March 2005 Newsletter
I am telling you right now, the quality of the wine coming in from all over the world is unsurpassed. I can't say "I'll take it" fast enough. I think you can already see what I am talking about with the January and February selections. Hang on to your seats; things are just getting started! Here are the next set of wines in this incredible line¬up.
Limited Series Selection
What is decanting and
what does it mean to
let the wine breathe?
D.S., St. Louis, MO.
They have not yet invented oxygen tanks for wine bottles and so we must decant.
Decanting simply means to transfer a wine from its original bottle into another vessel. There are four reasons for this maneuver: One is to sep¬arate the wine from the sediment that may be in the bottom of the bot¬tle, especially an older red wine. Number two is to bring the wine up to room temperature from the cool cellar temper-ature. Thirdly is to let the wine aerate or breathe. And fourth is primarily for aesthetics. It is nice to watch the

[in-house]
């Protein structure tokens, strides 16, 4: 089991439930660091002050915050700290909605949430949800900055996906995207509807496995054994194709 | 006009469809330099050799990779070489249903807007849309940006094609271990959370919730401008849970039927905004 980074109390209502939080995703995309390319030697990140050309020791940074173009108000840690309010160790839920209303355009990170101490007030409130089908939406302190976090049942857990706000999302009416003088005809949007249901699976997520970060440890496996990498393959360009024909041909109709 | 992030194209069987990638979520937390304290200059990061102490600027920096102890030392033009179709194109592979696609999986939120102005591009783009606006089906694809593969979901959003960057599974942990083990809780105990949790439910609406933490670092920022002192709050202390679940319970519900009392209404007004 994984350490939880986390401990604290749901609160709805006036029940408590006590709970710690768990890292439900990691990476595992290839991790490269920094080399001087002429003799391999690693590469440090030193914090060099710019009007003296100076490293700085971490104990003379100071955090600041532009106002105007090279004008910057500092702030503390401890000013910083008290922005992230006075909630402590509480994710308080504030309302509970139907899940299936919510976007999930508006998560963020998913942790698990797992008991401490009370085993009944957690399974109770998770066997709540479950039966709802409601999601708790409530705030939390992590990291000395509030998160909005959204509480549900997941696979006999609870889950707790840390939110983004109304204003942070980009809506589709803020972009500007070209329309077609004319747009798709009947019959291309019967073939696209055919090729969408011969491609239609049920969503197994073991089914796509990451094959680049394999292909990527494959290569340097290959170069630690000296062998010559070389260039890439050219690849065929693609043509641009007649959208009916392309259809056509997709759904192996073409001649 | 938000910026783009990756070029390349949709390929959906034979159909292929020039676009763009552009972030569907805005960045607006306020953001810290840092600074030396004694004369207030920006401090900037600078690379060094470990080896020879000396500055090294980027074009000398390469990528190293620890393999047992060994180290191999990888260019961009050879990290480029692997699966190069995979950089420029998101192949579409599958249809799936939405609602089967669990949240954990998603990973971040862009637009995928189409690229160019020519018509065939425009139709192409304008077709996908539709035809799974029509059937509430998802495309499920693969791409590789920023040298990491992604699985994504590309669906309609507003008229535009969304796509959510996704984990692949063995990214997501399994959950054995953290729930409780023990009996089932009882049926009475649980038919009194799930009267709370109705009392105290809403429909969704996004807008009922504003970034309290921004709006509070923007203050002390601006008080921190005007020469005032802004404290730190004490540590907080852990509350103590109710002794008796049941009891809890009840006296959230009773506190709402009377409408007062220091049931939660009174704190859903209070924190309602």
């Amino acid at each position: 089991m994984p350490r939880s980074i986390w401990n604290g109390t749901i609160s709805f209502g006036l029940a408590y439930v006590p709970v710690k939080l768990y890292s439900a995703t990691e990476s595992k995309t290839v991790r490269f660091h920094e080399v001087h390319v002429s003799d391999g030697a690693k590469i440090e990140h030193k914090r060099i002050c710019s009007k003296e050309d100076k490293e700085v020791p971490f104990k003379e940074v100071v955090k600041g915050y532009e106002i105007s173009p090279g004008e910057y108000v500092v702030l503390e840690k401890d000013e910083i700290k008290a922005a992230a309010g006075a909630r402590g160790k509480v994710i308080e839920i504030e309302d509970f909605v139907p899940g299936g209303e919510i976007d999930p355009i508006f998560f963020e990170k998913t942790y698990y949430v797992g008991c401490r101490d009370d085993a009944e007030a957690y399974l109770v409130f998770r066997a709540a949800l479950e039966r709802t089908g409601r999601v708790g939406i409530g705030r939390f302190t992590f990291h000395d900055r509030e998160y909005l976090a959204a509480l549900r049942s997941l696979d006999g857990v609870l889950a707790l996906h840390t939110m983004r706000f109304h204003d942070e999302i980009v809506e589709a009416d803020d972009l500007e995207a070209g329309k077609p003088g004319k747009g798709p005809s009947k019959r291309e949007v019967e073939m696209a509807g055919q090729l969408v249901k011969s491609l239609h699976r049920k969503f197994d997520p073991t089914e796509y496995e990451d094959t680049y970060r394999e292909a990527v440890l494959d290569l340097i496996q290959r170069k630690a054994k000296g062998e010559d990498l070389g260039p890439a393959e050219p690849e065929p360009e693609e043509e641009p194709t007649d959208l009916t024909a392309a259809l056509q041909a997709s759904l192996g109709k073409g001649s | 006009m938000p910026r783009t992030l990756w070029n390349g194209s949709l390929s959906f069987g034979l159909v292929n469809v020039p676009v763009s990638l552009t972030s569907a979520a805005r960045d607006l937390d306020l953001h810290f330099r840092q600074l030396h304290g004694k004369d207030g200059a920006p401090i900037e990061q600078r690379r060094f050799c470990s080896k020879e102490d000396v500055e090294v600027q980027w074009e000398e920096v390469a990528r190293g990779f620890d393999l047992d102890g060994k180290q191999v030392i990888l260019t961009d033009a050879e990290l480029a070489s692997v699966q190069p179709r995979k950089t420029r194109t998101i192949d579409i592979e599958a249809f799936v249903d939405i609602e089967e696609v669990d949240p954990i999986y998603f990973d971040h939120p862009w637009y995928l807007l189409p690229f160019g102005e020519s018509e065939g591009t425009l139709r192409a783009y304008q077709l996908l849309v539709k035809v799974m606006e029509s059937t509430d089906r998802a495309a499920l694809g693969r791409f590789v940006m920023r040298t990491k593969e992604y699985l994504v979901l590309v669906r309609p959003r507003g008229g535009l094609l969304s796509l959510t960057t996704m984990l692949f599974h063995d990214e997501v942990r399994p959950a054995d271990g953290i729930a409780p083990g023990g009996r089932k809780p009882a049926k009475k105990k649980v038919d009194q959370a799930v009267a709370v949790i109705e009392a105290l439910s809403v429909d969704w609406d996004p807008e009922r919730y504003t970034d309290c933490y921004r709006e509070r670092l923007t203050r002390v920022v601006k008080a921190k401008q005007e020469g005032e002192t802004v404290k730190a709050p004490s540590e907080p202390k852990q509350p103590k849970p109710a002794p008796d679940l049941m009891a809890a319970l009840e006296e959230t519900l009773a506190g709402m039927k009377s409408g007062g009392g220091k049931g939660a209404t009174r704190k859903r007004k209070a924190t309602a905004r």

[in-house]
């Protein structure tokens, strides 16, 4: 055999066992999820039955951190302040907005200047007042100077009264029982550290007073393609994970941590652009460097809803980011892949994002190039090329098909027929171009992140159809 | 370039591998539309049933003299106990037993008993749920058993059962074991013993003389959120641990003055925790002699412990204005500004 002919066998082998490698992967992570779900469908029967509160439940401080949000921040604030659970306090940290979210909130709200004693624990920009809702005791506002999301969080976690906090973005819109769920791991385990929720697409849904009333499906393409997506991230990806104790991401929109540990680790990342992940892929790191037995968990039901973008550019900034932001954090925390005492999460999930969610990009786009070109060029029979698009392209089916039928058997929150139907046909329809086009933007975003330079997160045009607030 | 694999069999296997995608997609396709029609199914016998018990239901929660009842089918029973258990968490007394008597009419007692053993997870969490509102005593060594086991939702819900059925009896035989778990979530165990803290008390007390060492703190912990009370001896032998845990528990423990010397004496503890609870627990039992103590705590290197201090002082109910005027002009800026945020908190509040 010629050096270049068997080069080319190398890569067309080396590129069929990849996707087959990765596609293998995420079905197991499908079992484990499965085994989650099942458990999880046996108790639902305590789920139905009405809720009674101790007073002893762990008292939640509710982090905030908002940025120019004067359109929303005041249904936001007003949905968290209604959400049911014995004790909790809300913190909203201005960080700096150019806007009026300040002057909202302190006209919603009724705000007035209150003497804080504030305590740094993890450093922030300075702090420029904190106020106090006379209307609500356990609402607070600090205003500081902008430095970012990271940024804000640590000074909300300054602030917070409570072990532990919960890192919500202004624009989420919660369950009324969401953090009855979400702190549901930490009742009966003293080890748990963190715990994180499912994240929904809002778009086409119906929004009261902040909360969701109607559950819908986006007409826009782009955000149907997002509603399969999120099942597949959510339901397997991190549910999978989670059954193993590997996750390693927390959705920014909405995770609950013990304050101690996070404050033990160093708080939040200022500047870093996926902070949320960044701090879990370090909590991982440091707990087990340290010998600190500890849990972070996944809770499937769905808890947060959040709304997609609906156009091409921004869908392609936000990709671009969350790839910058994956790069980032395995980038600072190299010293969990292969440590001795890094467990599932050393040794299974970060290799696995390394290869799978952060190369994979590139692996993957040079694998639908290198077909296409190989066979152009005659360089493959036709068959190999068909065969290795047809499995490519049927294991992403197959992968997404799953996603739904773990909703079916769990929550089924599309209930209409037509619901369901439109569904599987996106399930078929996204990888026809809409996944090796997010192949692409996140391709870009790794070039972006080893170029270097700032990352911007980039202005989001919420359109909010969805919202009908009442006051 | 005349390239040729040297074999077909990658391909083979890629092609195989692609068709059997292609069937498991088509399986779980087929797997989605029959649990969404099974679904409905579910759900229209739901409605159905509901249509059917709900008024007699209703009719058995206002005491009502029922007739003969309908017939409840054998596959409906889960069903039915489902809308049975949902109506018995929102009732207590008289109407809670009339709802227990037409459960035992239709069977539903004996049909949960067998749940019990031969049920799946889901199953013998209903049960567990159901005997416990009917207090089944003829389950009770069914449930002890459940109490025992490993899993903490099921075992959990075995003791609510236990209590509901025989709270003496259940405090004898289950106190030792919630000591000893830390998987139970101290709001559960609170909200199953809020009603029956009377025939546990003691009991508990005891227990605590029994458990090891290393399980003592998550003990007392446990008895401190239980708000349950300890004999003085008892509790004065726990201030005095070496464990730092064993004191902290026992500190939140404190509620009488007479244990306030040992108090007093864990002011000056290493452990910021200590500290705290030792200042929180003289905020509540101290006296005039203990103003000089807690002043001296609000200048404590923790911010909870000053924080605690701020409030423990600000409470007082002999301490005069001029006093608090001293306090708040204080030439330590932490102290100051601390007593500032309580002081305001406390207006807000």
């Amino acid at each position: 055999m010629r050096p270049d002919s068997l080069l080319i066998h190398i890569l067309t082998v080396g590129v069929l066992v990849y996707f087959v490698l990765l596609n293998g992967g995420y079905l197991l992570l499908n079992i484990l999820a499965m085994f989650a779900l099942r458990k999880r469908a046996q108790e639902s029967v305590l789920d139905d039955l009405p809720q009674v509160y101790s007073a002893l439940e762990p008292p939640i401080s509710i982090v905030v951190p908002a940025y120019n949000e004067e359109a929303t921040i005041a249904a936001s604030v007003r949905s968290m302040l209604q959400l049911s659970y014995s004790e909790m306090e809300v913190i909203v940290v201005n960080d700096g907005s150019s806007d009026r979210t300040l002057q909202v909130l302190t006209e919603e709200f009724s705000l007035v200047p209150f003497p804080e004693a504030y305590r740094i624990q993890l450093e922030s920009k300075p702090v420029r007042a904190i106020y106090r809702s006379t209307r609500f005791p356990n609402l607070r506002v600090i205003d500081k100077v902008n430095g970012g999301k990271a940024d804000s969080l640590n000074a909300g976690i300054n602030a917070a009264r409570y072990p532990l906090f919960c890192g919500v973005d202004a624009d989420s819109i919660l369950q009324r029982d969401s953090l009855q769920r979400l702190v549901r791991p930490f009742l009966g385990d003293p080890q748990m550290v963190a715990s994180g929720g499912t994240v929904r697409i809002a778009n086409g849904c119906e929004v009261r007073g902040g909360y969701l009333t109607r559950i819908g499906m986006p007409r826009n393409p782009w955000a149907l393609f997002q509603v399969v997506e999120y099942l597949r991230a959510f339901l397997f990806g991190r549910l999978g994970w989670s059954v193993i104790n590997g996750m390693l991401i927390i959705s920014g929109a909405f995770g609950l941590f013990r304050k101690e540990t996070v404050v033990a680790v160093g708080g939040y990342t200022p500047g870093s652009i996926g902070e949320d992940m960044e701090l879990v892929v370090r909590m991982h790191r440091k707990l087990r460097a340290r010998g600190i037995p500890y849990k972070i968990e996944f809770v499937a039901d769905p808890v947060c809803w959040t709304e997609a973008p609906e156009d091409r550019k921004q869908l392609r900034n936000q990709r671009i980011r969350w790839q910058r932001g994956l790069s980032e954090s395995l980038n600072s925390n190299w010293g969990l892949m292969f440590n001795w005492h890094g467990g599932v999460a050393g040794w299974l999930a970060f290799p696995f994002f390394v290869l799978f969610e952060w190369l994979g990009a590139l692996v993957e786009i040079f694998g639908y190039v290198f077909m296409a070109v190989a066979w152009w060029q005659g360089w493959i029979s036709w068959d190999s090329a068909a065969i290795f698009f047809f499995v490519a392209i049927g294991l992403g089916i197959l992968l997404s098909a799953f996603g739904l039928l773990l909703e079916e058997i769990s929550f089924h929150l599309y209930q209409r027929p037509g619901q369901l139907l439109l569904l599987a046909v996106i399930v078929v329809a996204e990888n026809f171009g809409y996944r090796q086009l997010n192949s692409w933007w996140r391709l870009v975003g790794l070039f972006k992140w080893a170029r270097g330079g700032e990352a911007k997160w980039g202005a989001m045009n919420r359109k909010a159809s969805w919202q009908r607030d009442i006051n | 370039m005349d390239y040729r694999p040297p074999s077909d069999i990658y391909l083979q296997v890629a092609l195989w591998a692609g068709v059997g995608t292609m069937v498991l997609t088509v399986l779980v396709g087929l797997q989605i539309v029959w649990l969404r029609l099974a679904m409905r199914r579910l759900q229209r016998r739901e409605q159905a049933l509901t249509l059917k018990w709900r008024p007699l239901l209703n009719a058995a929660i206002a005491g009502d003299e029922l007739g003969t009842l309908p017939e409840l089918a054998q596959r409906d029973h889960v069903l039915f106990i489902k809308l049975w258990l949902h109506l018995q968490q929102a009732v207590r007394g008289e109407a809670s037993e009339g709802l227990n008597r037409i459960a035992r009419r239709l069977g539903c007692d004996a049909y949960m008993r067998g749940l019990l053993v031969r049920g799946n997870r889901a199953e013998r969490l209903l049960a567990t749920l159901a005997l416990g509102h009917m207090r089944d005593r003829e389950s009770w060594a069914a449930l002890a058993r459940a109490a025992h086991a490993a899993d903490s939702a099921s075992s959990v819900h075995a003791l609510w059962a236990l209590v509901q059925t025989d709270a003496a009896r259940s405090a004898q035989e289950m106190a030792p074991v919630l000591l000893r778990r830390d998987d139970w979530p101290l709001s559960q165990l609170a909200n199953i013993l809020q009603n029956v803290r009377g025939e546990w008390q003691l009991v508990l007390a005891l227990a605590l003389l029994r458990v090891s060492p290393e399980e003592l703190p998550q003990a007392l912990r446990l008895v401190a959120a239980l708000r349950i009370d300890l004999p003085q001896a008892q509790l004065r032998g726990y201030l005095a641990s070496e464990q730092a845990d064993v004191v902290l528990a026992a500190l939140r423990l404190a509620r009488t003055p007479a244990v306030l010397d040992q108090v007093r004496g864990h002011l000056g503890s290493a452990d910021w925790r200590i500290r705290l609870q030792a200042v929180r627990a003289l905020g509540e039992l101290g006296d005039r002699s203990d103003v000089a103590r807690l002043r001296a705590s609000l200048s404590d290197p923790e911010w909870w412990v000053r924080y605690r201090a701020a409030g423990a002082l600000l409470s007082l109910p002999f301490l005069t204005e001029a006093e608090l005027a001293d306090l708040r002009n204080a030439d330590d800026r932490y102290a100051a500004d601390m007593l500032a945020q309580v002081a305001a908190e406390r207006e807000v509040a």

process and the wine looks nice in a decanter. For a wine to breathe, the surface of the wine must make as much con-tact with the air as pos¬sible. So uncorking it and leaving it in the bottle, does very little for exposure. For a young red wine, this exposure can soften the tannins. With older wines, it should be done just before serving so it
does not lose its fruity aromas. When it is impractical to decant, you can pour the wine into a large wine glass and swirl it now and then to help it open up. Remove the foil from the Cottle and hold the neck above a light source, traditionally a candle, so you can see the wine flowing out of the bottle. Slowly pour the wine until you see the sediment flow and then stop. Pour the wine from the decanter into the wine glass. Take a deep breath just as the wine is doing, then sip and enjoy!